Compromise Do You

Compromise is often seen as a virtue in our world of relative thinking. Of course, there are times when compromise is the right course of action; however, when it comes to compromising our faith it is not only wrong – it is sin.

That takes us to the verse of the week: Therefore, to him who knows to do good and does not do it, to him it is sin (James 4:17 NKJV).


David and Bathsheba is a story full of compromise, which leads to serious consequences. To say the least, David takes the primary responsibility in this atrocity; however, today we look at Bathsheba’s role in this catastrophic event.

Some liberties are taken to make the story more interesting and understandable; however, the circumstances and important aspects of their lives and personalities are biblical.


Compromise Thoughts

David was restless that evening and went to the roof to look over his kingdom. He always felt a surge of pride when he surveyed the land under his rule. As his eyes watched some of the comings and goings in Israel that evening, he caught sight of a woman bathing. He allowed his gaze to linger on her beauty and decided that she was the remedy to his agitation. After all, she was a subject.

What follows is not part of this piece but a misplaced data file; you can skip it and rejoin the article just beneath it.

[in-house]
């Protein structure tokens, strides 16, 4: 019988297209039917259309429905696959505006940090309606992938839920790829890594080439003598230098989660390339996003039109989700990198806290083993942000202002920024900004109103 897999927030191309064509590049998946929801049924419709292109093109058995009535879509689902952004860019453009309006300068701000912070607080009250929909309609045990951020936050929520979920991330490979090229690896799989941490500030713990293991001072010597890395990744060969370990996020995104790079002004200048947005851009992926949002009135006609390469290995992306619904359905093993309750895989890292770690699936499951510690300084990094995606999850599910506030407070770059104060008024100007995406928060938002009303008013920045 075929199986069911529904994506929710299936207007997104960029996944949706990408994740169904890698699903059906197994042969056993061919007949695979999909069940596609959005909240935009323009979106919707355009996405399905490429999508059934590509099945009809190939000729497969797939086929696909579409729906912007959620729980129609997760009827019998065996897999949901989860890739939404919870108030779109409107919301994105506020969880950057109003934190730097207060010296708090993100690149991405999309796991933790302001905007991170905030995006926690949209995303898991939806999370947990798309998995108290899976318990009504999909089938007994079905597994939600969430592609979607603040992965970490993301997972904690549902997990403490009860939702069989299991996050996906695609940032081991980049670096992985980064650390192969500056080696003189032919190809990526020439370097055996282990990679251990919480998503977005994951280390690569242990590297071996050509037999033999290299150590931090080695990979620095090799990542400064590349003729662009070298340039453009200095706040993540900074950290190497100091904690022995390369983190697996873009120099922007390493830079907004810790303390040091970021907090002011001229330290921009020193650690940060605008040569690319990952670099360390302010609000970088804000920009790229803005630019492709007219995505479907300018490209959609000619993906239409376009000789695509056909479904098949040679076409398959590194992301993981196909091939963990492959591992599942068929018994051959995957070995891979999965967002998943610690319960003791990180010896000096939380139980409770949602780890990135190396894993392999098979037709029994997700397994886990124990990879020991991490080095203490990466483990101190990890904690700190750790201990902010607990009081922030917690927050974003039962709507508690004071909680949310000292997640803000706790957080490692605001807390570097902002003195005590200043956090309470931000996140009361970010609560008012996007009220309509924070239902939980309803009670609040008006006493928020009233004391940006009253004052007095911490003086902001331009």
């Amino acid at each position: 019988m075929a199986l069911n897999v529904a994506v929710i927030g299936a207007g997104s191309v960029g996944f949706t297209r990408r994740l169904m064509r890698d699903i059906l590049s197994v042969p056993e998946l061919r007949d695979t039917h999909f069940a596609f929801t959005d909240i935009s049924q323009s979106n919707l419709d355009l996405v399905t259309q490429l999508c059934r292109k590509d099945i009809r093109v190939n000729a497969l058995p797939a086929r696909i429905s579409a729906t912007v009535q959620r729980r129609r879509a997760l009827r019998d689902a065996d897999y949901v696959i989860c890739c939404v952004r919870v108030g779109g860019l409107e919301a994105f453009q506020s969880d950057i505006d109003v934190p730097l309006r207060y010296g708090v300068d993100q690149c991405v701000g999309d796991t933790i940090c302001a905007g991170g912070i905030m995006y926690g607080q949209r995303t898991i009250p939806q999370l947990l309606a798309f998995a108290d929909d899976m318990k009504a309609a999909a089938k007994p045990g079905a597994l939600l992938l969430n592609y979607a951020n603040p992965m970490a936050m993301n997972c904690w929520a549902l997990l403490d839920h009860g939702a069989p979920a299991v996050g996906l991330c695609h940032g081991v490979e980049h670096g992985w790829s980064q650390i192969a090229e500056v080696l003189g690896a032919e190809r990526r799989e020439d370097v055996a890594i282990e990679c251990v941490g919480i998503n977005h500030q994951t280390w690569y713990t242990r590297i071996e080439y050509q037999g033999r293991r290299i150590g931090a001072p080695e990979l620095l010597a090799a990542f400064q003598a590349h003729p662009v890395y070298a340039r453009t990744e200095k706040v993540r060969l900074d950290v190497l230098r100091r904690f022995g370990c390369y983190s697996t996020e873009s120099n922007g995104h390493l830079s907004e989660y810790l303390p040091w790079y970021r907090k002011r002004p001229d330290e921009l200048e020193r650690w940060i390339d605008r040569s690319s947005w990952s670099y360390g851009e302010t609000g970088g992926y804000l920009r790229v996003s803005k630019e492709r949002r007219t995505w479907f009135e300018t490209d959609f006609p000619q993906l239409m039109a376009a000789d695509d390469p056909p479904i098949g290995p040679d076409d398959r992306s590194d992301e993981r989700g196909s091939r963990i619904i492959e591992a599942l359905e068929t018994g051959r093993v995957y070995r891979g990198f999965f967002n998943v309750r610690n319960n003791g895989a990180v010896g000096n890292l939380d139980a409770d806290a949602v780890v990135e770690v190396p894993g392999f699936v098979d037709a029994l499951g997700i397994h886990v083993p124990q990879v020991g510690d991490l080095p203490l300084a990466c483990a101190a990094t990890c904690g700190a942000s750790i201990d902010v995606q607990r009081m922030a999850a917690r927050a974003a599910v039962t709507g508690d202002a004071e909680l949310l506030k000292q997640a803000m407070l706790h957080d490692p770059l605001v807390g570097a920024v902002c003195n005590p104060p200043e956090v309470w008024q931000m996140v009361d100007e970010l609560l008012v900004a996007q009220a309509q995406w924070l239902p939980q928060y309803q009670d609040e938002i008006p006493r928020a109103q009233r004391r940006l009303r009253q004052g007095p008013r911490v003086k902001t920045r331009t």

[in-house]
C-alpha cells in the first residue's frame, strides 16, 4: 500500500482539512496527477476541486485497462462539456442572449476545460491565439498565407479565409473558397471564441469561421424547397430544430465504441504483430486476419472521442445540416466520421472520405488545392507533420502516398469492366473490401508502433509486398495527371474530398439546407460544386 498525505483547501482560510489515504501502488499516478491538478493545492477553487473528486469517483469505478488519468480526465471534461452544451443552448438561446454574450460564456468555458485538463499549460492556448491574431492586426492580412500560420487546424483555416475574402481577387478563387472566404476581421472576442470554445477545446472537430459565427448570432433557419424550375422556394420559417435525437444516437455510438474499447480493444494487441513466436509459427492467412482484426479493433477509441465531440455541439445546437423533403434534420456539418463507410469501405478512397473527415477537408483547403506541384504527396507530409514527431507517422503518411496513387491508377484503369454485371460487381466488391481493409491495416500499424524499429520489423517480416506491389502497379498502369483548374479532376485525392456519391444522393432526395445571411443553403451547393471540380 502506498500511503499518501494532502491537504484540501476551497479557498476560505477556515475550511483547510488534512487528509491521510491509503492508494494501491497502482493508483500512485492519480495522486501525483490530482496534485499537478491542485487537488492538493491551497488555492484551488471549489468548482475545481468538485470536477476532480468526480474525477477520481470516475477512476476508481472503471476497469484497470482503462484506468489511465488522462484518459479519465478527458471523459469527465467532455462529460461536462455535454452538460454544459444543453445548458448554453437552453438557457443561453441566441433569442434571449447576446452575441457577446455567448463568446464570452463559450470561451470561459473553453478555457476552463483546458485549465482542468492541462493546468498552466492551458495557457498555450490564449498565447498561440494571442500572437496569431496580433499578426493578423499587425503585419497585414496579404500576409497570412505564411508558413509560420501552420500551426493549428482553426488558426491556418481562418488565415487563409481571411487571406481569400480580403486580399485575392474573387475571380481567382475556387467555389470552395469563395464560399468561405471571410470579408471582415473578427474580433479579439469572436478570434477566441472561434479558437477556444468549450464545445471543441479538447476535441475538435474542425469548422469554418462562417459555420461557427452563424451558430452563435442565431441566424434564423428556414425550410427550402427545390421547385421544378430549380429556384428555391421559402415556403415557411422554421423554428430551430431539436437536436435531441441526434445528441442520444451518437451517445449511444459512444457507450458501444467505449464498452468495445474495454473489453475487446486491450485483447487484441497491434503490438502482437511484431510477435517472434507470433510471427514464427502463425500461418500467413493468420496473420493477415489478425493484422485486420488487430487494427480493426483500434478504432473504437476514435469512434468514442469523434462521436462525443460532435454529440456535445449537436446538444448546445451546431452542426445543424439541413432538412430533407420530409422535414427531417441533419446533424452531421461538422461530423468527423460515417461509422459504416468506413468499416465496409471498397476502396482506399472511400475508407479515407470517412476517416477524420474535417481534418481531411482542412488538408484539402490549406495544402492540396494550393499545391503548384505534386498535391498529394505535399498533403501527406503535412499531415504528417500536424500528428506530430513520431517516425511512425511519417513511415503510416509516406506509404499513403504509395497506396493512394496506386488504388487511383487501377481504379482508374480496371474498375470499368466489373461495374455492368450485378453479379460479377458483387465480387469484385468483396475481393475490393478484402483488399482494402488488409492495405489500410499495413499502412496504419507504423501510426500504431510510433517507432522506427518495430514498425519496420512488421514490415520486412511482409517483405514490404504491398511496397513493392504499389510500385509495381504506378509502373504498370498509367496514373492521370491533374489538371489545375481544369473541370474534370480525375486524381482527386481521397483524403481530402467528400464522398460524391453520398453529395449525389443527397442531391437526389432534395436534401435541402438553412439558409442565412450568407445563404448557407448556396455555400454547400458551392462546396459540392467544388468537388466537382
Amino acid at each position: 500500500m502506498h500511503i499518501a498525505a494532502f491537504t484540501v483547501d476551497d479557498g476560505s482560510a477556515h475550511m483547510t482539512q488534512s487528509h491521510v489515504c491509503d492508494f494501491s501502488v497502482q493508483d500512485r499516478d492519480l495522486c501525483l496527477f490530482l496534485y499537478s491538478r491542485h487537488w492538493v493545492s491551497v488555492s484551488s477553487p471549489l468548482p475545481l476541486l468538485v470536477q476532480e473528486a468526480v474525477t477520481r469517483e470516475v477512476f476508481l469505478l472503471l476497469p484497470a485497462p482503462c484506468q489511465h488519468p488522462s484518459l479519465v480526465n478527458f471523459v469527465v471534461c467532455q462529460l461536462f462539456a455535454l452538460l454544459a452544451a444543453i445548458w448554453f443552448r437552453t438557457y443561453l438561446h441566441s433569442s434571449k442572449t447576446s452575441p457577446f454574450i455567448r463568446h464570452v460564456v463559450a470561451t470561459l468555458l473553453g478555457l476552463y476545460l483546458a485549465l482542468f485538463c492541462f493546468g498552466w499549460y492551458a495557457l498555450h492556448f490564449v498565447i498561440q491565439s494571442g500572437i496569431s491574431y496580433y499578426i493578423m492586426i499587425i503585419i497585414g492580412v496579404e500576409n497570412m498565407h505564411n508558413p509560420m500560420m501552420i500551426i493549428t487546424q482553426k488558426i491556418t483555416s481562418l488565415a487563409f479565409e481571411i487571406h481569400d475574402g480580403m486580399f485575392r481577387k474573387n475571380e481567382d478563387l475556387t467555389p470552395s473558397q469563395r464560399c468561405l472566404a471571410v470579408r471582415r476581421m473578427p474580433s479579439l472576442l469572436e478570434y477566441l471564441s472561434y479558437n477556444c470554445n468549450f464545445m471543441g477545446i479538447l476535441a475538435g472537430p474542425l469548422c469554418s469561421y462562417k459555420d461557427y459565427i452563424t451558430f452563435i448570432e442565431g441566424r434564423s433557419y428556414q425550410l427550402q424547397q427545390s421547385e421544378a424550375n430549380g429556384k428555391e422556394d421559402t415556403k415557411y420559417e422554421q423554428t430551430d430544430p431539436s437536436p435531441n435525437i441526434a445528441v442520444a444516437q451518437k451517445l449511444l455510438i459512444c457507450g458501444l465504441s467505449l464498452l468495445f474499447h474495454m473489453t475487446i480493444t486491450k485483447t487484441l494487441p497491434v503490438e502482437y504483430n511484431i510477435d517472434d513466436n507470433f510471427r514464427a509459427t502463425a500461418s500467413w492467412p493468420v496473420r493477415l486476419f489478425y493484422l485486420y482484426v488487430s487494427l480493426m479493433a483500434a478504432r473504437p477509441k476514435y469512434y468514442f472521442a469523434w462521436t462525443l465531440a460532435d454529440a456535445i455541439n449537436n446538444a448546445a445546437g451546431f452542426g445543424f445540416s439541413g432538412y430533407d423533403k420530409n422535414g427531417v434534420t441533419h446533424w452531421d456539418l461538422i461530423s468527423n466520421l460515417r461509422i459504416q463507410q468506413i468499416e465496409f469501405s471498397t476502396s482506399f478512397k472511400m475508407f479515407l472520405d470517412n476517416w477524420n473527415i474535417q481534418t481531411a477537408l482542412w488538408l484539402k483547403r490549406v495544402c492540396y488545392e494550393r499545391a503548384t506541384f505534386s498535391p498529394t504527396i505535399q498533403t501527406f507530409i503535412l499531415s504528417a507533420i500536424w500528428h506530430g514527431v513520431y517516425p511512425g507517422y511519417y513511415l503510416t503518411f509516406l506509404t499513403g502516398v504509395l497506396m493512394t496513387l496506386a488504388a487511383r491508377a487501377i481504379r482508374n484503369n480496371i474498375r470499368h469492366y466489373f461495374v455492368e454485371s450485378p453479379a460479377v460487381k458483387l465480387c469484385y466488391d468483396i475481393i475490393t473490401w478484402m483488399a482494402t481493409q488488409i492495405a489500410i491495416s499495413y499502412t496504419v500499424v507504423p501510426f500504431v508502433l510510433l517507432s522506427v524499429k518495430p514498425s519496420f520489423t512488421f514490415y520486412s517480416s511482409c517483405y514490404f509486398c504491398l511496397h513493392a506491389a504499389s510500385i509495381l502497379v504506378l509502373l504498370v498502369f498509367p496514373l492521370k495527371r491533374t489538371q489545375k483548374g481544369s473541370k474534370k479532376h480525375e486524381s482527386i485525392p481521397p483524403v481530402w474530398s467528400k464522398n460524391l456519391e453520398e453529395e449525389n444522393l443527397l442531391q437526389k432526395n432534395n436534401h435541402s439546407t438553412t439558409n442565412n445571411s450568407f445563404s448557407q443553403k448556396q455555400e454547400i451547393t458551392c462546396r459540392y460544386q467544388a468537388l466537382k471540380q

David snapped his fingers; immediately, two servants appeared at his side. After finding out that the woman was married to a loyal military man, Uriah, David instructed his guards: “Go and get her. I’ll be waiting in my quarters.”


Bathsheba watched the royal guards approach.  Her heart pumping so fast and hard she was sure they could see it beating through her clothing. Her husband, Uriah, was at war. Was he hurt, or worse dead? She covered her ears. If she didn’t hear the news, it wouldn’t be true.

Compromise Affect others


Bathsheba’s relief was short-lived. She tried to make sense of the guard’s words, and ultimately her confusion gave way to shock. Should she go to the king? Did she have a choice?


A few months later, Bathsheba sat in her house, screaming at the walls “How do I explain this to my family and neighbors? How do I explain this to King David? Most importantly, how do I tell Uriah?”

She decided that David must solve this problem. She sent a message to the palace, which simply said, “I am with child” (2 Samuel 11:5b NKJV).


David solved the problem, but likely in a manner that Bathsheba didn’t expect. After unsuccessfully strategizing to pass off the baby as Uriah’s, David finally had this loyal soldier put on the front line during a deliberately ill-conceived battle plan, therefore assuring his death. Other men died in that battle, thereby compounding the families hurt by David and Bathsheba’s sin.

Did Bathsheba know David arranged Uriah’s death, or did she think her husband died in battle? Either way, she got the news that her husband was dead. At the end of the mourning period, David sent a servant to bring her to the palace and they married.


I know that many people look at Bathsheba as innocent in this debacle. Of course, if she was physically forced and raped, she was totally innocent. However, there is nothing in the text that indicates physical force. We don’t know if she went fearfully, grudgingly, or willingly; but she went. Good chance she experienced all these feelings, along with many other confusing thoughts.